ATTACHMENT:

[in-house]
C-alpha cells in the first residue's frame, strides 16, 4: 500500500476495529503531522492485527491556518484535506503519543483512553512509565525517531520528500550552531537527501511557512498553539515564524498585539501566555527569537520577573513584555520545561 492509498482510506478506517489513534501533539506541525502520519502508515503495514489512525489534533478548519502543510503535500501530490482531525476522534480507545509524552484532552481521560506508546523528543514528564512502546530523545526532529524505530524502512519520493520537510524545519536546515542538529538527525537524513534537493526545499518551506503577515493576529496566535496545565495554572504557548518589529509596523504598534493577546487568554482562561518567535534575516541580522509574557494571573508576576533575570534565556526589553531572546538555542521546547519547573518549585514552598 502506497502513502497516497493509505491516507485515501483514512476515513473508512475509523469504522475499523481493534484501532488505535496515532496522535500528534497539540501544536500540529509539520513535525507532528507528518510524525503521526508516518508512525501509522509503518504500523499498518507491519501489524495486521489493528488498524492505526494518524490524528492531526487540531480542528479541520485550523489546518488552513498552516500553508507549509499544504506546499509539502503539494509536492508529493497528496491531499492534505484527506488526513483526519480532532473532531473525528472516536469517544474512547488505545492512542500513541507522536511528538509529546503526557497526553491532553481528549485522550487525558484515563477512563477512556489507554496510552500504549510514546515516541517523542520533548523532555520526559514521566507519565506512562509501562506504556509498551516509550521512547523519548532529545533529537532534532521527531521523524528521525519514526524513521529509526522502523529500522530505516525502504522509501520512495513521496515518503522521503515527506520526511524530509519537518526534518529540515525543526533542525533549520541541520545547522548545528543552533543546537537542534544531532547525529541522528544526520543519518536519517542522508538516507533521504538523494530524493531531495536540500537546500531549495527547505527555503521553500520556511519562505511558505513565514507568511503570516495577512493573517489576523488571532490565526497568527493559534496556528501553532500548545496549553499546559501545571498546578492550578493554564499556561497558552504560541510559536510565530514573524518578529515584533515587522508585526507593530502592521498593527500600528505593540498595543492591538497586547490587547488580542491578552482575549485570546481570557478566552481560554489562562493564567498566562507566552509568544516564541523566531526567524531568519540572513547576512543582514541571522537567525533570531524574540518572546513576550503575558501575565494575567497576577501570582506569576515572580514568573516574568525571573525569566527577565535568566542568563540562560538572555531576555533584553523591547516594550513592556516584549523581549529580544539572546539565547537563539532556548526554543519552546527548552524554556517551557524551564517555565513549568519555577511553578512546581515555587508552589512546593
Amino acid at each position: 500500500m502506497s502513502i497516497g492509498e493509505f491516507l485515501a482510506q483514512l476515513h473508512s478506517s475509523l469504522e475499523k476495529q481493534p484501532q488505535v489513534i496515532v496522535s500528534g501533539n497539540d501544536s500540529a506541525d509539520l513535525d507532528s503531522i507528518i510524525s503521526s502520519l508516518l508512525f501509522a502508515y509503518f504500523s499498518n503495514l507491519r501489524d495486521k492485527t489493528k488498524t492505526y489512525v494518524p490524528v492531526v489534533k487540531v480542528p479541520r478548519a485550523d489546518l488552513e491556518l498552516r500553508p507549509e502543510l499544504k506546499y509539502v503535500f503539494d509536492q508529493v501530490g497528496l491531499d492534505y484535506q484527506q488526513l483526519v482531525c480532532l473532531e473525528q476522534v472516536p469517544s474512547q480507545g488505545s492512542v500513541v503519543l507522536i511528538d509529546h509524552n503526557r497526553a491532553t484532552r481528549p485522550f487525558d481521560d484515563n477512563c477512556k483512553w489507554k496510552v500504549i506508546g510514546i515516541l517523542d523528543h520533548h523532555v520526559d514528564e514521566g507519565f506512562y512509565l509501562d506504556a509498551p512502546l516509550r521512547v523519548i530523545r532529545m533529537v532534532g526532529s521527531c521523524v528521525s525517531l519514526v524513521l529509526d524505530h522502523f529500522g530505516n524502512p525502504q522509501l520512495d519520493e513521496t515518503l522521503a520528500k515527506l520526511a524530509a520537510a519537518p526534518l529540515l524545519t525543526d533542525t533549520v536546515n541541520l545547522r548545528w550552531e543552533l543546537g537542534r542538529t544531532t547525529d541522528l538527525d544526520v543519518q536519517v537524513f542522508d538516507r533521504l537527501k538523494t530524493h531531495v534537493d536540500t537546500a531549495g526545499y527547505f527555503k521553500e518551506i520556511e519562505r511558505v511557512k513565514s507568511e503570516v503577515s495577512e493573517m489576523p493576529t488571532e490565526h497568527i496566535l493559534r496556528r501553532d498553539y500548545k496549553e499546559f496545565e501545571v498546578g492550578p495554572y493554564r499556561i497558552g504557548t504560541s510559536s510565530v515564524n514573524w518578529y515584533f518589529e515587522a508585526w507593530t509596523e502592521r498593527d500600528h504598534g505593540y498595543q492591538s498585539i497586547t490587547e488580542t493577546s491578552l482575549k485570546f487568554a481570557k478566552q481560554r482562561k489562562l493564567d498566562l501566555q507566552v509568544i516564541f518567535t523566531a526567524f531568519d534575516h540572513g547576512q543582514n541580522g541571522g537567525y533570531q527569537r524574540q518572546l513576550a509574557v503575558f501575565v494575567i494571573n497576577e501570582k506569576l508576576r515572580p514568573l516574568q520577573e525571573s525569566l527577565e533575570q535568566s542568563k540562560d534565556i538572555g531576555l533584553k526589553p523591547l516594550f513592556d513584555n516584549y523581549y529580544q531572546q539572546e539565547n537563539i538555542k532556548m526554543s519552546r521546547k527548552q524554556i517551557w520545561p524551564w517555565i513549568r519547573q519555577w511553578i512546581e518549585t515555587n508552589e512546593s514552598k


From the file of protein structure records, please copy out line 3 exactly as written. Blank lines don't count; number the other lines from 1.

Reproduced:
Amino acid at each position: 500500500m502506497s502513502i497516497g492509498e493509505f491516507l485515501a482510506q483514512l476515513h473508512s478506517s475509523l469504522e475499523k476495529q481493534p484501532q488505535v489513534i496515532v496522535s500528534g501533539n497539540d501544536s500540529a506541525d509539520l513535525d507532528s503531522i507528518i510524525s503521526s502520519l508516518l508512525f501509522a502508515y509503518f504500523s499498518n503495514l507491519r501489524d495486521k492485527t489493528k488498524t492505526y489512525v494518524p490524528v492531526v489534533k487540531v480542528p479541520r478548519a485550523d489546518l488552513e491556518l498552516r500553508p507549509e502543510l499544504k506546499y509539502v503535500f503539494d509536492q508529493v501530490g497528496l491531499d492534505y484535506q484527506q488526513l483526519v482531525c480532532l473532531e473525528q476522534v472516536p469517544s474512547q480507545g488505545s492512542v500513541v503519543l507522536i511528538d509529546h509524552n503526557r497526553a491532553t484532552r481528549p485522550f487525558d481521560d484515563n477512563c477512556k483512553w489507554k496510552v500504549i506508546g510514546i515516541l517523542d523528543h520533548h523532555v520526559d514528564e514521566g507519565f506512562y512509565l509501562d506504556a509498551p512502546l516509550r521512547v523519548i530523545r532529545m533529537v532534532g526532529s521527531c521523524v528521525s525517531l519514526v524513521l529509526d524505530h522502523f529500522g530505516n524502512p525502504q522509501l520512495d519520493e513521496t515518503l522521503a520528500k515527506l520526511a524530509a520537510a519537518p526534518l529540515l524545519t525543526d533542525t533549520v536546515n541541520l545547522r548545528w550552531e543552533l543546537g537542534r542538529t544531532t547525529d541522528l538527525d544526520v543519518q536519517v537524513f542522508d538516507r533521504l537527501k538523494t530524493h531531495v534537493d536540500t537546500a531549495g526545499y527547505f527555503k521553500e518551506i520556511e519562505r511558505v511557512k513565514s507568511e503570516v503577515s495577512e493573517m489576523p493576529t488571532e490565526h497568527i496566535l493559534r496556528r501553532d498553539y500548545k496549553e499546559f496545565e501545571v498546578g492550578p495554572y493554564r499556561i497558552g504557548t504560541s510559536s510565530v515564524n514573524w518578529y515584533f518589529e515587522a508585526w507593530t509596523e502592521r498593527d500600528h504598534g505593540y498595543q492591538s498585539i497586547t490587547e488580542t493577546s491578552l482575549k485570546f487568554a481570557k478566552q481560554r482562561k489562562l493564567d498566562l501566555q507566552v509568544i516564541f518567535t523566531a526567524f531568519d534575516h540572513g547576512q543582514n541580522g541571522g537567525y533570531q527569537r524574540q518572546l513576550a509574557v503575558f501575565v494575567i494571573n497576577e501570582k506569576l508576576r515572580p514568573l516574568q520577573e525571573s525569566l527577565e533575570q535568566s542568563k540562560d534565556i538572555g531576555l533584553k526589553p523591547l516594550f513592556d513584555n516584549y523581549y529580544q531572546q539572546e539565547n537563539i538555542k532556548m526554543s519552546r521546547k527548552q524554556i517551557w520545561p524551564w517555565i513549568r519547573q519555577w511553578i512546581e518549585t515555587n508552589e512546593s514552598k